That is far less than the $88 billion Iraq needs to restore basic water and power and rebuild schools destroyed during the Islamic State’s reign over vast swaths of Iraq and Syria. And it is unlikely that the conference will net Iraq anywhere near that sum.
Tillerson said the conference was not about donating but about “understanding” the business opportunities available.
Earlier in the day, Tillerson outlined the consequences of not stepping up to stabilize territory liberated from the militants.
“The end of major combat operations does not mean we have achieved the enduring defeat of ISIS,” Tillerson said at a meeting of countries that participated militarily and financially in fighting the Islamic State, using a common acronym for the group. “ISIS remains a serious threat to the stability of the region, our homelands and other parts of the globe.”
Tillerson’s attendance at the conferences in Kuwait underscored the difficulty the administration faces in turning President Trump’s populist rhetoric into policy.
On Monday, Trump suggested that the United States had spent too much in the region and tweeted, “it is now time to start investing in OUR Country!”
On Tuesday, Tillerson described the fight against the Islamic State as far from complete and announced $200 million in U.S. aid to stabilize war-torn communities in Syria so residents can return home.
“In Iraq and Syria, ISIS is attempting to morph into an insurgency. In places like Afghanistan, the Philippines, Libya, West Africa, and others, it is trying to carve out and secure safe havens,” he said. “We have seen in Iraq and Syria the consequences of an ISIS territorial presence. History must not be allowed to repeat itself elsewhere.”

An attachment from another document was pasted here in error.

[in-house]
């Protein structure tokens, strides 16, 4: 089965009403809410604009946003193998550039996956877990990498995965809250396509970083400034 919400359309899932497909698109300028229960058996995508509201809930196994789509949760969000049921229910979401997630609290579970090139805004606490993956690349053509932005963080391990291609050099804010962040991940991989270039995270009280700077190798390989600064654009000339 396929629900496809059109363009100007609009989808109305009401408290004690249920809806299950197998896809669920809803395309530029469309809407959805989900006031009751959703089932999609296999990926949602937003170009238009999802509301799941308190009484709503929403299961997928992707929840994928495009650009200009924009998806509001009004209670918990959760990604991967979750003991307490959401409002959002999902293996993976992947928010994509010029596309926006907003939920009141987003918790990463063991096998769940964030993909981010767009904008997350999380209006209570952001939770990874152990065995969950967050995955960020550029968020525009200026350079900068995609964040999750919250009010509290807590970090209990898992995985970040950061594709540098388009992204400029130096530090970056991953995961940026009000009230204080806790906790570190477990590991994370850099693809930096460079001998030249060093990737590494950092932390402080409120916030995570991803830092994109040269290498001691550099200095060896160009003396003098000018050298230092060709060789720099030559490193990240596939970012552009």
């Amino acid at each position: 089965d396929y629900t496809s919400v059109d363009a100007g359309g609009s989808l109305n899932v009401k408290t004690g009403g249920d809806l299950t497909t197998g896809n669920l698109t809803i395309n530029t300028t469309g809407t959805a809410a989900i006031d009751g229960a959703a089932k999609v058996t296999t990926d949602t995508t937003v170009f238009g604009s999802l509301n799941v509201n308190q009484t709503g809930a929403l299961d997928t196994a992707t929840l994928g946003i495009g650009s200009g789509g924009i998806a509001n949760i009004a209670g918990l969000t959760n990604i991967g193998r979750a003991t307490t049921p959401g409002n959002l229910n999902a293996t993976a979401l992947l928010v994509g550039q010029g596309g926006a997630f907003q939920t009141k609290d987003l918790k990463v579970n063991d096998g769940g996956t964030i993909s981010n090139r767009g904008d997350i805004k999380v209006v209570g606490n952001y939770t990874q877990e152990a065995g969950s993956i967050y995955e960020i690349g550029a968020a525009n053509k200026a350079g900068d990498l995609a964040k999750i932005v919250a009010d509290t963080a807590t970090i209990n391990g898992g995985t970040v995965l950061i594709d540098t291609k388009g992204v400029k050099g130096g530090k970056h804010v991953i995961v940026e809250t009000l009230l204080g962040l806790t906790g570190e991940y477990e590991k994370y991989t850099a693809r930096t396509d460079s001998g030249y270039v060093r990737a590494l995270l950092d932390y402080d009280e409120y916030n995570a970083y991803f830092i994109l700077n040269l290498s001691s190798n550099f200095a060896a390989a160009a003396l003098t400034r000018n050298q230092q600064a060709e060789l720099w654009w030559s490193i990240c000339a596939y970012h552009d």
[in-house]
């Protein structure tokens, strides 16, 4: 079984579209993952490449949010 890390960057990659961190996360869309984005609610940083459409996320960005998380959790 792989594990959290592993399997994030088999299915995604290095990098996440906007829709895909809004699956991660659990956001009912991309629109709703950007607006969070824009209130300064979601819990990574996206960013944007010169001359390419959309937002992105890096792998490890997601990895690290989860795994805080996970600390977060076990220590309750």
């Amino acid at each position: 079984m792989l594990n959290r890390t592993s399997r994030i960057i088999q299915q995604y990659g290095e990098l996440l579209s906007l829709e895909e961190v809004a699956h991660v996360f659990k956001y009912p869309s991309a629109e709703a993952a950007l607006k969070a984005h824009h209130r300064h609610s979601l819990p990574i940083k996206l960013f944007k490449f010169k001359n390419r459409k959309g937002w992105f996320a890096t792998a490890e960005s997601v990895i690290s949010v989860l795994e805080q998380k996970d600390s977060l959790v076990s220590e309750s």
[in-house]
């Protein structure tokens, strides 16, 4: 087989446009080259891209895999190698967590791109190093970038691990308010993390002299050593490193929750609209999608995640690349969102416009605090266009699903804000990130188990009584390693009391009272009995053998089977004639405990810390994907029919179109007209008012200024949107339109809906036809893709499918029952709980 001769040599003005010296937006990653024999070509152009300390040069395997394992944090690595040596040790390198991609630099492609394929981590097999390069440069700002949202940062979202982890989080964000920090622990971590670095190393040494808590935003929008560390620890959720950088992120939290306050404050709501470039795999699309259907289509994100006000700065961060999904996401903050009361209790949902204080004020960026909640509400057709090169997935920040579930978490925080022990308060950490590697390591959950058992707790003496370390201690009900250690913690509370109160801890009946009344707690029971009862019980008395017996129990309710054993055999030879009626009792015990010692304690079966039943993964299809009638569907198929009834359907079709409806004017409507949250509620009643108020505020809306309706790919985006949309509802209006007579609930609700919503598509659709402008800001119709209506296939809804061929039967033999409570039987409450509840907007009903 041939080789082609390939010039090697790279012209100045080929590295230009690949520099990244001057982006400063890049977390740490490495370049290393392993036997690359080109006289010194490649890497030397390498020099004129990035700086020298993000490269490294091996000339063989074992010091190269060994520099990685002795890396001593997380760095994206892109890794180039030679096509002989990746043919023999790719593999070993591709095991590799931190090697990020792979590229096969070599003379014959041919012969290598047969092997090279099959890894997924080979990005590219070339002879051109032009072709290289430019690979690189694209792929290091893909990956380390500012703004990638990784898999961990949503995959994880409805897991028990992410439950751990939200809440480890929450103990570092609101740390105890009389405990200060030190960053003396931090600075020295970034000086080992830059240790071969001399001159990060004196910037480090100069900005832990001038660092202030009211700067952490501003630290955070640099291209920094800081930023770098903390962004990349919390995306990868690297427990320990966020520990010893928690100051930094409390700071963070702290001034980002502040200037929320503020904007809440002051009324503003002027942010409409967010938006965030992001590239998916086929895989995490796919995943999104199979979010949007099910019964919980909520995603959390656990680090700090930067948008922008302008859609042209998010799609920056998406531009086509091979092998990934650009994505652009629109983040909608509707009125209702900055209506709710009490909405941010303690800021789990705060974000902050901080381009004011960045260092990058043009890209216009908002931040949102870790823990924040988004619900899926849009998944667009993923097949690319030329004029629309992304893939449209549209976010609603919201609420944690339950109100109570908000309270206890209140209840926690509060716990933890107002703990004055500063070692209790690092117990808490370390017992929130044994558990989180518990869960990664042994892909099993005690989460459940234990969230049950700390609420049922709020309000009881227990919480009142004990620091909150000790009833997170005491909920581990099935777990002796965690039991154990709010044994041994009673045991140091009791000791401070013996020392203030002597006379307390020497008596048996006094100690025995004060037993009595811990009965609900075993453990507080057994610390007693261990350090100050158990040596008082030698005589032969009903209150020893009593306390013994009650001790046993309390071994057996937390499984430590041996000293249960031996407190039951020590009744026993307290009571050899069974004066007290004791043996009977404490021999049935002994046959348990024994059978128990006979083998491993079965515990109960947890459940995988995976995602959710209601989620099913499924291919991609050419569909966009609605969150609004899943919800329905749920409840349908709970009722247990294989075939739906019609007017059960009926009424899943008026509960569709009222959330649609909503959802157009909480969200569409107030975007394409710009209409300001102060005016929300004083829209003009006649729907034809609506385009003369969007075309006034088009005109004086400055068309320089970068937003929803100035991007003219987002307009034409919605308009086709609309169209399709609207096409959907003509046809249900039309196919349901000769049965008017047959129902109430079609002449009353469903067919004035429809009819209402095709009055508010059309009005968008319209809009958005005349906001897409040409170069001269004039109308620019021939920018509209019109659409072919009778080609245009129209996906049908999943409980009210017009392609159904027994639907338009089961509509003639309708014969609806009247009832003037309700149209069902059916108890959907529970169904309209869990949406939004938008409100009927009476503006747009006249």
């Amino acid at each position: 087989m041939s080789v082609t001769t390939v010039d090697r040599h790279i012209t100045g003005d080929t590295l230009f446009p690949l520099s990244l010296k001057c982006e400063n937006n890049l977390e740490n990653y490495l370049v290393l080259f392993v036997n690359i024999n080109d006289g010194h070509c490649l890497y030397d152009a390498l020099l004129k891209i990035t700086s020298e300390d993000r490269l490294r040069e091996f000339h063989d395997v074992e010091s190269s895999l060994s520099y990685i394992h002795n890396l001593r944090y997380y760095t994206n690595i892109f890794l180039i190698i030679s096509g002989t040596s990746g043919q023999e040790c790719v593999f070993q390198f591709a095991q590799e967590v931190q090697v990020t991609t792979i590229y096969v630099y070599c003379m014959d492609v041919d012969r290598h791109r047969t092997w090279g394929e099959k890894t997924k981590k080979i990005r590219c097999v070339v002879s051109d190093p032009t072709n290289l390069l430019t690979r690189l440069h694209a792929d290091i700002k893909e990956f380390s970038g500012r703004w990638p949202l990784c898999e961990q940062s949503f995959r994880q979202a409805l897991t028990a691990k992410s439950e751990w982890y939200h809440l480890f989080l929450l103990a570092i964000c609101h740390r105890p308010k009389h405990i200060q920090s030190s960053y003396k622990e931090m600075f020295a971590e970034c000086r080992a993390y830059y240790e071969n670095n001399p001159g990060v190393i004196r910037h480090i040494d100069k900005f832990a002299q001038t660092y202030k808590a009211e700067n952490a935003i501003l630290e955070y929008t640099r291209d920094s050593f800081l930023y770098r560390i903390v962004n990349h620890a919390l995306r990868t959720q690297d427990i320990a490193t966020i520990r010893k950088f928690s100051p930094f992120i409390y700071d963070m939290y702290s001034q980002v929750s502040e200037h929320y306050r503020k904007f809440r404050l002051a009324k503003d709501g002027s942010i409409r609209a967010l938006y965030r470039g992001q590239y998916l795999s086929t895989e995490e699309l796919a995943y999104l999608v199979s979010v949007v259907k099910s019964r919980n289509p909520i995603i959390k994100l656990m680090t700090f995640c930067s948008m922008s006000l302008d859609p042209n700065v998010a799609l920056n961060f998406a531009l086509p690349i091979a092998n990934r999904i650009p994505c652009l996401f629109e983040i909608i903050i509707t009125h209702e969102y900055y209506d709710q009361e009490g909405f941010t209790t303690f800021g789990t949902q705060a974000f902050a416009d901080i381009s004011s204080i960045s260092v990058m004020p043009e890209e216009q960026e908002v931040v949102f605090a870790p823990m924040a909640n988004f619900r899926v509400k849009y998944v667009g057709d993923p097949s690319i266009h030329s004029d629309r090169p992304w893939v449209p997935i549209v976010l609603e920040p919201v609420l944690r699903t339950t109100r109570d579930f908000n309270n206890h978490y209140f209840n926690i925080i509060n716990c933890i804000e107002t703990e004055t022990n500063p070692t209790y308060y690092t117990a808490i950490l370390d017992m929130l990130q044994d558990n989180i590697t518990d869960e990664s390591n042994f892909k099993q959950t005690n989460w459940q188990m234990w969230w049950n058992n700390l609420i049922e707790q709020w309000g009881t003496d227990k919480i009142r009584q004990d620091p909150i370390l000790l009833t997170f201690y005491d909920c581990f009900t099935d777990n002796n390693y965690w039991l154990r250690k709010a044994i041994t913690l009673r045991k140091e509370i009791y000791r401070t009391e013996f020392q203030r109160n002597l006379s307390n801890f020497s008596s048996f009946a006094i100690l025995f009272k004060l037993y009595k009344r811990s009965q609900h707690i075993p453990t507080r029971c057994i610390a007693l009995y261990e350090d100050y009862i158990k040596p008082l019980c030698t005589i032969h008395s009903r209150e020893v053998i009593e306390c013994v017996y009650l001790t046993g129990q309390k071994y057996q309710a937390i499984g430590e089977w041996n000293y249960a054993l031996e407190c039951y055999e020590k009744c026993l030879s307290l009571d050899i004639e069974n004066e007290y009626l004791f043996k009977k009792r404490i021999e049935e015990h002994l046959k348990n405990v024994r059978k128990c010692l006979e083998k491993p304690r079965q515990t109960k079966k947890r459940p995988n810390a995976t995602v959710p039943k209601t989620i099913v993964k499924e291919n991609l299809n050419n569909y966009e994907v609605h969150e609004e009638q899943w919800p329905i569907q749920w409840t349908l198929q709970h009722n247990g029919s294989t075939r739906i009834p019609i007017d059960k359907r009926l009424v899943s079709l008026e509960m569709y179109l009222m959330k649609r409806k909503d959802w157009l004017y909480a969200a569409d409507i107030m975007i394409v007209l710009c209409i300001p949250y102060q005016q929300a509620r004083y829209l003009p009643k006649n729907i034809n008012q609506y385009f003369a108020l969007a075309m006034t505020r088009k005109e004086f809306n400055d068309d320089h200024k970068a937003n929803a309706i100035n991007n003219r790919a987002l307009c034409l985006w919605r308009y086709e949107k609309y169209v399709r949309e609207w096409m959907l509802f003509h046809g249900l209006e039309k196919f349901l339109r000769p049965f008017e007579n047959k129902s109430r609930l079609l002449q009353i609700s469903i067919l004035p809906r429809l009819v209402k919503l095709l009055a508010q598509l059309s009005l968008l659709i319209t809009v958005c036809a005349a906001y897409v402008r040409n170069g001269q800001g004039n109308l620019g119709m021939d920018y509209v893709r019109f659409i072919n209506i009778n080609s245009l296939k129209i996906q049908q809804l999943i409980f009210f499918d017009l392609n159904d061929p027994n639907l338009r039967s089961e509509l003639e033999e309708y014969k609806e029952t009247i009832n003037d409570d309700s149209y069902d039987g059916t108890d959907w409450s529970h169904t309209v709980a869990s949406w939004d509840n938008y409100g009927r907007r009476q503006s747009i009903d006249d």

The meetings in Kuwait held strong resonance rooted in time and place. The city is awash with flags and lights leading up to Liberation Day on Feb. 26, the 27th anniversary of the country’s liberation from Iraq after the Gulf War. Now Kuwait was welcoming Iraq’s head of government to a conference designed to help Iraq.
“Iraq stands united and strong over the ruins brought by terrorism,” said Prime Minister Haider al-Abadi, citing 150,000 units of housing that were damaged or destroyed. “Iraq has what it takes to stand back on its feet.”
However, even the rich nations in the Gulf are more cost conscious today, after years of low oil prices.
Tillerson is deeply concerned that regional rivalries and disputes are diverting attention from the fight against remnants of the Islamic State, al-Qaeda and other militant groups. One flash point is in northwestern Syria, where Syrian Kurds allied with the United States are being attacked by troops from NATO ally Turkey.
Tillerson travels Friday to Ankara for a visit Turkish officials have characterized as a make-or-break moment for the U.S.-Turkish relationship.
Some Middle East experts, and even diplomats inside the State Department, say the administration’s proposals to cut foreign aid and the State Department’s budget may carry costs beyond money.
“If communities in Iraq and Syria cannot return to normal life, we risk the return of conditions that allowed ISIS to take root,” Tillerson said Tuesday.